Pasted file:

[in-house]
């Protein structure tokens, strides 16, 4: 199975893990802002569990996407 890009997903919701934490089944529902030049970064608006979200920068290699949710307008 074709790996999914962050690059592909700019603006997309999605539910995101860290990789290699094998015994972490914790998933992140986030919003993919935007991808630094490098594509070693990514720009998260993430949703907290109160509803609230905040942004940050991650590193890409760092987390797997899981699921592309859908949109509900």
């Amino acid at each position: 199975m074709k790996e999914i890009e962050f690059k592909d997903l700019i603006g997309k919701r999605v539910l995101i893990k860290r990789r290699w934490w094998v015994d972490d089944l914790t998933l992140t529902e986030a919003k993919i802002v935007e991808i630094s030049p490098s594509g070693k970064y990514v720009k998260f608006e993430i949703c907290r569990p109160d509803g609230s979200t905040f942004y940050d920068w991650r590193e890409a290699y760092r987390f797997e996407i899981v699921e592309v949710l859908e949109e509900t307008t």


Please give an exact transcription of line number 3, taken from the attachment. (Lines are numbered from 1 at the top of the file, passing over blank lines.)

């Amino acid at each position: 199975m074709k790996e999914i890009e962050f690059k592909d997903l700019i603006g997309k919701r999605v539910l995101i893990k860290r990789r290699w934490w094998v015994d972490d089944l914790t998933l992140t529902e986030a919003k993919i802002v935007e991808i630094s030049p490098s594509g070693k970064y990514v720009k998260f608006e993430i949703c907290r569990p109160d509803g609230s979200t905040f942004y940050d920068w991650r590193e890409a290699y760092r987390f797997e996407i899981v699921e592309v949710l859908e949109e509900t307008t």